pkgadd.8 and prt-get.8: more details added

master
John McQuah 8 months ago
parent b0fd60049d
commit 06789efe1b

@ -2,20 +2,35 @@
.SH NAME
pkgadd \- install software package
.SH SYNOPSIS
\fBpkgadd [options] <file>\fP
\fBpkgadd [options] <package>\fP
.SH DESCRIPTION
\fBpkgadd\fP is a \fIpackage management\fP utility, which installs
a software package. A \fIpackage\fP is an archive of files (.pkg.tar.gz).
.SH OPTIONS
.TP
.B "\-u, \-\-upgrade"
Upgrade/replace package with the same name as <file>.
Upgrade/replace package with the same name as <package>. This action
comprises several steps. First the contents of <package> are matched against
the INSTALL NO directives in pkgadd.conf, and against those files listed in /var/lib/pkg/db
that are NOT owned by the previously-installed version of <package>. Any file owned by the
previously-installed version is considered eligible for overwriting, unless it matches an
UPGRADE NO directive in pkgadd.conf.
At this point pkgadd has constructed a "non-install" list, a "conflicting files" list, and a "keep"
list. (The "keep" list is unique to an upgrade operation, but the other two lists also affect a
regular install operation.)
After writing the anticipated changes to the package database, \fIpkgadd\fP finishes by unpacking
the contents of <package> onto the filesystem, using the "keep" list to shield wanted files from
deletion, and the "conflicting files" list to skip the installation unless \-f is in effect. (See
the next option.) Files that were not written to the disk are preserved under /var/lib/pkg/rejected
(See the \fBCONFIGURATION\fP section for details).
.TP
.B "\-f, \-\-force"
Force installation, overwrite conflicting files. If the package
that is about to be installed contains files that are already
installed this option will cause all those files to be overwritten.
This option should be used with care, preferably not at all.
Force installation, overwrite conflicting files. If <package> contains files
that are already on the filesystem, this option will cause all those files to
be overwritten. This option should be used with care, preferably not at all.
.TP
.B "\-r, \-\-root <altroot>"
Specify alternative installation root (default is "/"). This
@ -25,6 +40,10 @@ if you want to install a package on a temporary mounted partition,
which is "owned" by another system. By using this option you not only
specify where the software should be installed, but you also
specify which package database will be used.
\fBpkgadd\fP processes spawned by \fBprt\-get install \-r <altroot>\fP will modify
the package database under <altroot>, but the preliminary steps of downloading sources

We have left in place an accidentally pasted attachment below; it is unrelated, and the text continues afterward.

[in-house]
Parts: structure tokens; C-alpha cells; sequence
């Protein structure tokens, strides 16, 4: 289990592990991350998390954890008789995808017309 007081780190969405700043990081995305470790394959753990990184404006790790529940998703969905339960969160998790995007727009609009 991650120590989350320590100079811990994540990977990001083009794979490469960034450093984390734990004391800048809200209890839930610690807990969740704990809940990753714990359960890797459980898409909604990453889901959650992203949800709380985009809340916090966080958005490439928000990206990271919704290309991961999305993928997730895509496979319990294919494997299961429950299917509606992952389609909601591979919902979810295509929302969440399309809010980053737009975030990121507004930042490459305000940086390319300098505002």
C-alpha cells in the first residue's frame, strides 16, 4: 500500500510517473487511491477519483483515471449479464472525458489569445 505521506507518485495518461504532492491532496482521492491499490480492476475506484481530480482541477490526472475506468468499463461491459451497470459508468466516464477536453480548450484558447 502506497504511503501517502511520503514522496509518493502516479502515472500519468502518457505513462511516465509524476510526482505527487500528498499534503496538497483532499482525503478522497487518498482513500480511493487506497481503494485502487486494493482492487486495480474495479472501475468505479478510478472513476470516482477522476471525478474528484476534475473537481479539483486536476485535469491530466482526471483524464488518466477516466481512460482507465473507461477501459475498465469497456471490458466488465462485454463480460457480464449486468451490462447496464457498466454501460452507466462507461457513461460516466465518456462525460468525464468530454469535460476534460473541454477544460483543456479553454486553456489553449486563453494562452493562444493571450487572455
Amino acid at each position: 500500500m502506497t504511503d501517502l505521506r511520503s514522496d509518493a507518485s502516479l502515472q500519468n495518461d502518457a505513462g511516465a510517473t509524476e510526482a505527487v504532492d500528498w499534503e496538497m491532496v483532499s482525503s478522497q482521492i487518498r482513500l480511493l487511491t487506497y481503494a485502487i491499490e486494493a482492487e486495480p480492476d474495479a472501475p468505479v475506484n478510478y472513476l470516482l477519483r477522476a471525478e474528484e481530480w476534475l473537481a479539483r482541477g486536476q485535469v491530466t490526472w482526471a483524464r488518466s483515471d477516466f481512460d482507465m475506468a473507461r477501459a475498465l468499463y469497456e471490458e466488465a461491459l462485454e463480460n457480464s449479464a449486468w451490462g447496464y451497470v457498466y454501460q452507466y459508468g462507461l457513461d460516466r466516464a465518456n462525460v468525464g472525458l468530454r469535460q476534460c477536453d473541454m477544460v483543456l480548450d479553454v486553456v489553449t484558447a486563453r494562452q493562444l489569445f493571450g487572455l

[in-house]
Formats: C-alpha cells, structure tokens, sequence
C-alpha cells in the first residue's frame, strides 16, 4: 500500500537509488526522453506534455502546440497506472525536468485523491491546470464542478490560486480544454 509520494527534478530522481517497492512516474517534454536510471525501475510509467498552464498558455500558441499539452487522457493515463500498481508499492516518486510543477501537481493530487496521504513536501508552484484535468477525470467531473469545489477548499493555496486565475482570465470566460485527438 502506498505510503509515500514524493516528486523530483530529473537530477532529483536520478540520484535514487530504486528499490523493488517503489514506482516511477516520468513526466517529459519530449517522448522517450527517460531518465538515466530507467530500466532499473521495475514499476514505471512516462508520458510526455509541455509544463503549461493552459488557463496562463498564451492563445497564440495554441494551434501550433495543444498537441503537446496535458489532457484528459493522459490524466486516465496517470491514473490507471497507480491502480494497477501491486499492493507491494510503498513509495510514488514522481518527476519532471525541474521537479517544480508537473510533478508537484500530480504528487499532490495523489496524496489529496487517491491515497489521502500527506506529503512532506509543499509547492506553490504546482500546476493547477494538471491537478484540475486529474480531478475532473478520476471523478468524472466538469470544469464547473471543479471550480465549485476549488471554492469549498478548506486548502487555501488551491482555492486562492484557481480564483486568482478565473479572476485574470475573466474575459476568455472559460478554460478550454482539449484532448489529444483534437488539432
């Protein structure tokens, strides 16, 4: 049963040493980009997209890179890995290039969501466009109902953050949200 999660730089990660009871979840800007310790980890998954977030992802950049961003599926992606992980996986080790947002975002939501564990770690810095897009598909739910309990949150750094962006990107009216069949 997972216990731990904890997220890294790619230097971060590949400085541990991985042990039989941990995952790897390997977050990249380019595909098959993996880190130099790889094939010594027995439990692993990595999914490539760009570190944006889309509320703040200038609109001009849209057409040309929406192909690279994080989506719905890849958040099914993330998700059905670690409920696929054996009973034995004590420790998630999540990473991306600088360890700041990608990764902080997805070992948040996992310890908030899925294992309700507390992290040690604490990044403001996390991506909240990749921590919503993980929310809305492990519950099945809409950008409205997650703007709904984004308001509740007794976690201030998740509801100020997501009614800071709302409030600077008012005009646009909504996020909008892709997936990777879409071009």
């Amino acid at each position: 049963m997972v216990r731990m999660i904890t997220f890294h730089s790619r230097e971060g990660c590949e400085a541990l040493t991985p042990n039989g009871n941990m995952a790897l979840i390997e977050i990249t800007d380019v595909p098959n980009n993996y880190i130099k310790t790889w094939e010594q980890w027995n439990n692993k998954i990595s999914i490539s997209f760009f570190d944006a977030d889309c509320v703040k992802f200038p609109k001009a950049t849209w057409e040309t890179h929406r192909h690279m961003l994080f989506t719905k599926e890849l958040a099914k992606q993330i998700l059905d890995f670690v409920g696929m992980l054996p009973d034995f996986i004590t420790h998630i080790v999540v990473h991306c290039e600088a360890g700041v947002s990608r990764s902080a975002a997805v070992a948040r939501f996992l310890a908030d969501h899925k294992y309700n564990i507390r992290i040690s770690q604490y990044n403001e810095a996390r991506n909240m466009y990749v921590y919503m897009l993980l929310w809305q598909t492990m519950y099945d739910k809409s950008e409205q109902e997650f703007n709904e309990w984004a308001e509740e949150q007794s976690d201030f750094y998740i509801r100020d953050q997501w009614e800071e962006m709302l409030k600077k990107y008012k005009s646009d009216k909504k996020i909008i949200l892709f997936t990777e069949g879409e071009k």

and building the requested packages can occur in a ports tree outside the <altroot> location.
.TP
.B "\-c, \-\-config <path>"
Specify an alternative configuration file (default is "/etc/pkgadd.conf",
@ -48,13 +67,15 @@ UPGRADE ^etc/X11/.*$ YES
UPGRADE ^etc/X11/XF86Config$ NO
.fi
The above example will cause pkgadd to never upgrade anything in /etc/ or /var/log/ (subdirectories included),
except files in /etc/X11/ (subdirectories included), unless it is the file /etc/X11/XF86Config.
The above example will cause pkgadd to never upgrade anything in /etc/ or /var/log/
(subdirectories included), except files in /etc/X11/ (subdirectories included),
unless it is the file /etc/X11/XF86Config.
The default rule is to upgrade/install everything, rules in this file are exceptions to that rule.
(NOTE! A \fIpattern\fP should never contain an initial "/" since you are referring to the files in the
package, not the files on the disk.)
If pkgadd finds that a specific file should not be upgraded it will install it under \fI/var/lib/pkg/rejected/\fP.
If pkgadd finds that a specific file should not be upgraded it will install it under
\fI/var/lib/pkg/rejected/\fP.
The user is then free to examine/use/remove that file manually.
.SH FILES
.TP

@ -410,7 +410,7 @@ Check whether each package given on the command line is installed. Output in the
arguments is separated by newlines, suitable for processing by awk or grep. Similar to
.B pkginfo \-i|grep \-E '^(package1|package2|...)'
but does not print the version information. This command has a return value of 0 if
<package> is installed, otherwise a return value greater than 0.
all packages given as argument are installed, otherwise a return value greater than 0.
.TP
.B current <package>

Loading…
Cancel
Save